- In relation to the nature of Jekyll’s formula, the studios clearly sacrificed essential plot details in favor of a CGI fight sequence, because the film has one of The Fantom’s henchmen drinking a massive dose of the formula to fight Hyde. It’s clear that the studios didn’t really care. If they did, they would know that if the evil henchman drank the formula, the real effect would have turned him into a puppy dog (figuratively speaking). The formula isn’t a super-steroid! If the studio really cared about this plot-hole, they could have easily written a line where Skinner reports that the villains pervert the formula to enhance the evil aspects of their henchmen.
- Granted, the studio couldn’t get the rights to the original character of Hawley Griffin (The Invisible Man). However, seeing that Alan Moore was able to get the rights despite the fact that the character isn’t public domain, you’d think the studio would be willing to shell out the dough to put him in the movie. Rodney Skinner is a great character, and in any other movie he would be most welcome, but if we really want to ponder the possibility that The Invisible Man could be a traitor, the character of Hawley Griffin is far more fitting, especially since his character betrays The League in volume 2. So throwing in a character whose treachery is more likely will provoke us to direct attention away from Dorian Gray.
- Though the production design is quite good, the design of Captain Nemo’s vessel The Nautilus is utterly atrocious and designed with evident disdain towards the original concept of Nemo’s magnificent submarine. In Jules Verne’s novel, the main characters pursue The Nautilus, believing it to be a vicious sea monster. Last I checked, sea monsters don’t look like swords.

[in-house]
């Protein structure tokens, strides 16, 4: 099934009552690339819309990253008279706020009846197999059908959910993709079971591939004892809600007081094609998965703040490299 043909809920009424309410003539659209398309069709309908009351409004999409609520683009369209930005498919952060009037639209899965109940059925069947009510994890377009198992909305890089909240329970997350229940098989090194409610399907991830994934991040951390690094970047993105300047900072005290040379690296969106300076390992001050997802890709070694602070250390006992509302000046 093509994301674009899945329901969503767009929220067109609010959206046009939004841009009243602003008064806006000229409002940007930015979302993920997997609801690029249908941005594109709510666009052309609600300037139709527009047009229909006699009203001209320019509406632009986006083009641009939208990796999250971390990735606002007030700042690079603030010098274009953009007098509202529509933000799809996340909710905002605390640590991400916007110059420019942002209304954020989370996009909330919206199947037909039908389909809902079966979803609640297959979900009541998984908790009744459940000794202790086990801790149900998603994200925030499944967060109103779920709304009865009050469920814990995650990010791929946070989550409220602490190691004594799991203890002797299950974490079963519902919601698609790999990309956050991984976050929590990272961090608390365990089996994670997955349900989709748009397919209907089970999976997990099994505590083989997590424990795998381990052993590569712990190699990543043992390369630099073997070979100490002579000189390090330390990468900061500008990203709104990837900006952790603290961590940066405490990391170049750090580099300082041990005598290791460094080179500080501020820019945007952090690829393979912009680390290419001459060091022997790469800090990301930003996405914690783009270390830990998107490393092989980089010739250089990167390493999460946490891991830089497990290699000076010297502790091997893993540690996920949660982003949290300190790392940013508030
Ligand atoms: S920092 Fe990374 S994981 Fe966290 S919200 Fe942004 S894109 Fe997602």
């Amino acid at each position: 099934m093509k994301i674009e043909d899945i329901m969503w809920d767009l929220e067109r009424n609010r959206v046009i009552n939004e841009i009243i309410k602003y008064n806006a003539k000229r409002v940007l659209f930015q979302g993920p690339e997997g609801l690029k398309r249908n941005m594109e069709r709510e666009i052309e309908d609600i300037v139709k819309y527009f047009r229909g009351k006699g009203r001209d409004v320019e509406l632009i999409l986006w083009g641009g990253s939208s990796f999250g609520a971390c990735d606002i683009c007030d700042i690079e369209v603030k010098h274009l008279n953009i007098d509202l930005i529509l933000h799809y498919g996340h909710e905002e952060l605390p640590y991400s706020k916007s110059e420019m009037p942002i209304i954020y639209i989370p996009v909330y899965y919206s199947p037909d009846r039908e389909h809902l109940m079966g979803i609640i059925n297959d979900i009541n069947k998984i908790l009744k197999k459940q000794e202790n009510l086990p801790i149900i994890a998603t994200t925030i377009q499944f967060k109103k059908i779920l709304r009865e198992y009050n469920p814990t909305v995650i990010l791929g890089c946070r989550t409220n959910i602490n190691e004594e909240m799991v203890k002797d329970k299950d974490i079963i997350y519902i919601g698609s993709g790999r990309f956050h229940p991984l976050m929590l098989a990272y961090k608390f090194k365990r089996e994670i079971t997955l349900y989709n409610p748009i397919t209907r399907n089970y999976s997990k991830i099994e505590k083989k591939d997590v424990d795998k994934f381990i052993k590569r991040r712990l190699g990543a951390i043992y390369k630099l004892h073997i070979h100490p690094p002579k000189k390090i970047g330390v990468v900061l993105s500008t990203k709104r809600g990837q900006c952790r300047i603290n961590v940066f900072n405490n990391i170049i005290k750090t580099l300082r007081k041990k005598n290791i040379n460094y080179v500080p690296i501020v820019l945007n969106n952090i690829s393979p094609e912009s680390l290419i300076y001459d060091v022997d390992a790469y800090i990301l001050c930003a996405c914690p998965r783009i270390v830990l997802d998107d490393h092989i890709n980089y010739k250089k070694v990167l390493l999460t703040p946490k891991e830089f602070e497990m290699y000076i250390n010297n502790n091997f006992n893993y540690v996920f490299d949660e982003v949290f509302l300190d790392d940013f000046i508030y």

- As with many sci-fi / fantasy flicks, it’s natural to employ a little bit of suspension of disbelief, but this film asks you to suspend common sense along with it. Never mind that we have a car chase in 1899, but to expect us to believe that we’re seeing a car chase in 1899 in VENICE, of all places, is absolutely ludicrous.
- Though many of the fight scenes are very well staged, all the fights featuring Sean Connery seem sluggish by comparison. Something tells me the old boy is finally feeling his age.
- The revelation of The Fantom’s true identity (James Moriarty) is totally underwhelming and redundant. The villain’s identity is only significant in the graphic novel because the League assumes that their superior M is Sherlock Holmes’ brother, Mycroft Holmes. Additionally they only assume it because they never see M. Their orders are given to them by Campion Bond.
- The inclusion of Tom Sawyer into the story is painfully weak, as is the reason the studio insisted on it. Contrary to the studio’s belief, American audiences will not feel alienated if all the main characters are not American. If we only want American heroes, why is James Bond so successful?